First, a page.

I use Facebook but never play any games and check the privacy settings religiously to try and stay ahead of the inevitable security breach.

An excellent write up is here: http://mashable.com/2010/10/18/facebook-apps-leak-user-info/

Posted by Matthew Carrick at 9:21.41 PM EDT | Permanent Link

| Categories: Online Apps, Privacy Issues, Security Alerts

Thursday, October 07, 2010

Gmail Security Checklist

The safety conscious folks at Google have a new page that explains how to check your account to ensure your privacy level is adequate.

It is here: http://mail.google.com/support/bin/static.py?page=checklist.cs&tab=29488

Even if you think you are covered give this checklist a glance - you may well be surprised.

Posted by Matthew Carrick at 10:21.40 AM EDT | Permanent Link

| Categories: Online Apps, Privacy Issues

Tuesday, September 28, 2010

New Hotmail Account Recovery Tools

Microsoft has introduced two new features for use when you need to regain control of your Hotmail account(s). Good job, Bill!

First, “Trusted PC” links your Hotmail account with one or more of your physical PC's. Should you need to recover your cracked account it can be done by using one of these machines.

Second, Hotmail will send a secret code via SMS to your cell phone that can be used to reset the password of your cracked account.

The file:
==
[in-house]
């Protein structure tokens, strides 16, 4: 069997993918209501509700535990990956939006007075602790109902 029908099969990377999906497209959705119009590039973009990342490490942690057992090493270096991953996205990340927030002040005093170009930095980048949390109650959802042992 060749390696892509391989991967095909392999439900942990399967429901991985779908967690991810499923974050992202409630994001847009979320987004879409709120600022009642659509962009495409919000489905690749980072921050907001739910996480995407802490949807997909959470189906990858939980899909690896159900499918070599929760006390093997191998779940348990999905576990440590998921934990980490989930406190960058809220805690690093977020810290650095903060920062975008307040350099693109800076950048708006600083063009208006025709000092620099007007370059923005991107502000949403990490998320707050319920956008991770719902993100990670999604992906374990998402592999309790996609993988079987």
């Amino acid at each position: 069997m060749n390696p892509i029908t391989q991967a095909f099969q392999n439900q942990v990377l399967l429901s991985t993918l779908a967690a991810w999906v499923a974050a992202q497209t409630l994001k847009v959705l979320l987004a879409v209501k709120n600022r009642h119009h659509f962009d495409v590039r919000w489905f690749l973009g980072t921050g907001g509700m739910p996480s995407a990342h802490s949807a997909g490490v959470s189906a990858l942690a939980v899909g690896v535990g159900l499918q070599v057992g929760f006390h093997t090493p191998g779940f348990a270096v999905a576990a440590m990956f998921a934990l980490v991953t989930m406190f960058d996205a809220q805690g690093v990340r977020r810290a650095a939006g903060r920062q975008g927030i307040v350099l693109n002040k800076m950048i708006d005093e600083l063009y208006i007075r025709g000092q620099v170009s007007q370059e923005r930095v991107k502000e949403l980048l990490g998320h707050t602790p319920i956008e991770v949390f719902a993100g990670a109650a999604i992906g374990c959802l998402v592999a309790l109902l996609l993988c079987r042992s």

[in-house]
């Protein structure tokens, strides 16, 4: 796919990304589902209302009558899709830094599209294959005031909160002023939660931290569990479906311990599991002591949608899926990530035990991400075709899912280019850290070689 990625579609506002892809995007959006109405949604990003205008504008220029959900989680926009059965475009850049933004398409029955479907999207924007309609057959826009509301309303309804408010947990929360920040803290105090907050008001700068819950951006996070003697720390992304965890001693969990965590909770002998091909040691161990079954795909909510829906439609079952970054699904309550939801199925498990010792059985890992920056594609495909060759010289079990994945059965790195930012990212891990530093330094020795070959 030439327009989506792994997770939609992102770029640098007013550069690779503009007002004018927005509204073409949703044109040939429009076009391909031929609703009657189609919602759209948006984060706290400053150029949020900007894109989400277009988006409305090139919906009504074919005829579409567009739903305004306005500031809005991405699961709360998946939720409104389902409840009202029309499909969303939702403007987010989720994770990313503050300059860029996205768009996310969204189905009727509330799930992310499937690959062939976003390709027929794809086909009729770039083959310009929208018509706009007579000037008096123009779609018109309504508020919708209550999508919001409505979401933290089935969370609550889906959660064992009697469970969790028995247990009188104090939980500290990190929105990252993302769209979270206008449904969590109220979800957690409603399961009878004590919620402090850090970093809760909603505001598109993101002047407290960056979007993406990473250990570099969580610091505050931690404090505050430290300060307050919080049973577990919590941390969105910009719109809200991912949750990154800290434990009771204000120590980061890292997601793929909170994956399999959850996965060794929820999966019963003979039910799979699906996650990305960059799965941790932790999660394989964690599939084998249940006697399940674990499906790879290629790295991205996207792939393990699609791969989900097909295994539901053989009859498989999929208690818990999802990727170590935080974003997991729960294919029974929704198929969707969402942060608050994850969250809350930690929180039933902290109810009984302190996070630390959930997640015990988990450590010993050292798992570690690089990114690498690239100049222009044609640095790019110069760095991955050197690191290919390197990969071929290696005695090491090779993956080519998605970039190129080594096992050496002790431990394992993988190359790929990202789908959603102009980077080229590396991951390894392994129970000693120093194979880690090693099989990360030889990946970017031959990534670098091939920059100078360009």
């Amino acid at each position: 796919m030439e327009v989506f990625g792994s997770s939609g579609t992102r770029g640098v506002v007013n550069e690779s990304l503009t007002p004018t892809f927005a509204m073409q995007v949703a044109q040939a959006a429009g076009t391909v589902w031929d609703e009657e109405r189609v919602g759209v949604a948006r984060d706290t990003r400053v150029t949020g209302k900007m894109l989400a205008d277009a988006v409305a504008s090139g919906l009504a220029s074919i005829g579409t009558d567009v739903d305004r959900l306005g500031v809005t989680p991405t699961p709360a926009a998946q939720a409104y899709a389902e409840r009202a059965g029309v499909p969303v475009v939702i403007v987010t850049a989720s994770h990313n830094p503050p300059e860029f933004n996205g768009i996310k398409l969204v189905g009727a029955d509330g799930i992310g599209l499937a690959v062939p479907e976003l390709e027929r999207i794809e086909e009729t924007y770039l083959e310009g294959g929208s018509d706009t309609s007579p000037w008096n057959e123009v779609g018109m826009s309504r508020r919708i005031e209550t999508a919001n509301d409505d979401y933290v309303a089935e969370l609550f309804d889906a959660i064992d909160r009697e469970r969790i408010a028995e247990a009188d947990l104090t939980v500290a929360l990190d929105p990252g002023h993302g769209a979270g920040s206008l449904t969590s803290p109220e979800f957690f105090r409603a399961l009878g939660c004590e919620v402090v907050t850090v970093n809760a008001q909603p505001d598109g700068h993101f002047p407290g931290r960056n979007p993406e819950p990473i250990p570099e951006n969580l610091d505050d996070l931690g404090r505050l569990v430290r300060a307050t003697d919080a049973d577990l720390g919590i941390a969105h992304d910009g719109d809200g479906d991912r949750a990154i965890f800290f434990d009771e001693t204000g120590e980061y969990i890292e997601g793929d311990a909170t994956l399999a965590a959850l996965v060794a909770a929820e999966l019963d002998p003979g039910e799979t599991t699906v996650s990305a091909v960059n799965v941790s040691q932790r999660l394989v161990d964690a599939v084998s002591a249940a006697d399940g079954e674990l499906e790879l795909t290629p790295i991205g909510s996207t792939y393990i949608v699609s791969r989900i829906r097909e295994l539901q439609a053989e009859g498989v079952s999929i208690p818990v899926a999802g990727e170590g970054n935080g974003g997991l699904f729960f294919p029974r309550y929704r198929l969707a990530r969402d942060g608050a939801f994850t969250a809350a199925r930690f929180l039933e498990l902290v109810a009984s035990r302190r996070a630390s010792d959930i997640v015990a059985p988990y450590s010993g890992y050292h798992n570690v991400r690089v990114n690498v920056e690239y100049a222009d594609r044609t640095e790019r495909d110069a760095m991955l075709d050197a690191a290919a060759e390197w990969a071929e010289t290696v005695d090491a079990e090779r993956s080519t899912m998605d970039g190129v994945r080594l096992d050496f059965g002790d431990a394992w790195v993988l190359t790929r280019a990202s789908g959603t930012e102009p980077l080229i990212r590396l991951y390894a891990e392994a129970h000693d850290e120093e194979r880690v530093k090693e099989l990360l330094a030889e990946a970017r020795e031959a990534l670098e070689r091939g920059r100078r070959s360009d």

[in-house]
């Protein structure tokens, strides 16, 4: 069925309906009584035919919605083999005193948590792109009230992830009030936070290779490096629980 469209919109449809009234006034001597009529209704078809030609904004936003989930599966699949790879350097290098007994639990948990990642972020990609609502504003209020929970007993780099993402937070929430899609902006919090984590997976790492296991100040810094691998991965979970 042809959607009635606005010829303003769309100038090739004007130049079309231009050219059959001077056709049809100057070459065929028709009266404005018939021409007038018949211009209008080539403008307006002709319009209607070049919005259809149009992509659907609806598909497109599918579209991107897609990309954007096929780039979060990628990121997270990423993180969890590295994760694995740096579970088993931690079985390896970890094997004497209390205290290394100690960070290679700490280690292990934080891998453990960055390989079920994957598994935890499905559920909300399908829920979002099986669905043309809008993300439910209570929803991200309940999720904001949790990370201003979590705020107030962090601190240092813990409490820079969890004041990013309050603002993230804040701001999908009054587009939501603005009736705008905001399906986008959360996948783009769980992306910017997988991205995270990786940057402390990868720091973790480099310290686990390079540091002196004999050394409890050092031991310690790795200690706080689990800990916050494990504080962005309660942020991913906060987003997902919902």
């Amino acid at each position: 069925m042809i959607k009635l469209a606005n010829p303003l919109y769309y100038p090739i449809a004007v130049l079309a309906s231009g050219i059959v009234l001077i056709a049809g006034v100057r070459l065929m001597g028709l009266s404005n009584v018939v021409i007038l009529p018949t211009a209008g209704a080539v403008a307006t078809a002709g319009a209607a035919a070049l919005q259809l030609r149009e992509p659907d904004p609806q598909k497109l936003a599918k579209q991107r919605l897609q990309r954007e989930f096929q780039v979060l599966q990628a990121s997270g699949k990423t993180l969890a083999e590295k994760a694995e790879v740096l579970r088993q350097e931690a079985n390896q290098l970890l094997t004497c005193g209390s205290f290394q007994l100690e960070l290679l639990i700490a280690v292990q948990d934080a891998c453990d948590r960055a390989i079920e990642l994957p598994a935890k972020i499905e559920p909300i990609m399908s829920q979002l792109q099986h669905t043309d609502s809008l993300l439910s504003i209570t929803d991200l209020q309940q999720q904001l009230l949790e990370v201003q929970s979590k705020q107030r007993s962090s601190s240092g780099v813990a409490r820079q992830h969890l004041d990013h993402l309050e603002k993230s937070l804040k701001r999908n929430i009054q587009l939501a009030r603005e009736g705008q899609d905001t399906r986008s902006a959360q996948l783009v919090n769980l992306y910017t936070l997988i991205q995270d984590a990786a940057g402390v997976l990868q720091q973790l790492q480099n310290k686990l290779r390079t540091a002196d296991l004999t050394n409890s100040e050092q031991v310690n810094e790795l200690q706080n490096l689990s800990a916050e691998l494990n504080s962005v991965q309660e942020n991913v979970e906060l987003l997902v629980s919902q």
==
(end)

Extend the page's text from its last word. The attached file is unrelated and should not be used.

So, if you still use Hotmail login to your account(s) and ensure it has all the details required to allow you to recover your account in the future because you know it wil happen.

Posted by Matthew Carrick at 12:30.25 PM EDT | Permanent Link

| Categories: Headlines, Mobile, Online Apps, Privacy Issues

Monday, July 05, 2010

Critical Microsoft Fixit

Bill has announced that an unpatched critical security hole in Windows XP operating systems is a genuine threat. A temporary patch using Microsoft Fix it is available here - after the .msi file downloads double-click it and the install is self-explanatory. Users who apply this patch will not need to uninstall it before applying the official patch when it becomes available towards the middle of July.

Sunday, May 23, 2010

Facebook Privacy Widget

This is a lovely Firefox Add-on that attempts to check and then offer to fix all your rogue Facebook settings. Krebs on Security reports on a study that found most of the Firefox crashes were do to crappy Facebook applications :(
Posted by Matthew Carrick at 10:35.59 PM EDT | Permanent Link

| Categories: Firefox Extensions, Online Apps, Privacy Issues

Friday, May 07, 2010

Facebook IP Leak

It appears emails sent from facebook contain enough info that it is possible to geo-locate a sender The details are here.
Posted by Matthew Carrick at 9:01.44 PM EDT | Permanent Link

| Categories: Online Apps, Privacy Issues

Thursday, May 06, 2010

Facebook f**k up

Oops. Facebook's new Open Graph API is leaking sez PC World. It's security breaches such as these that will cause problems because of the interrelationship between so many disparate applications and the general mass of users who never check settings. If people don't start taking security seriously before a problem develops the cost and effort to fix the problem could be very high indeed.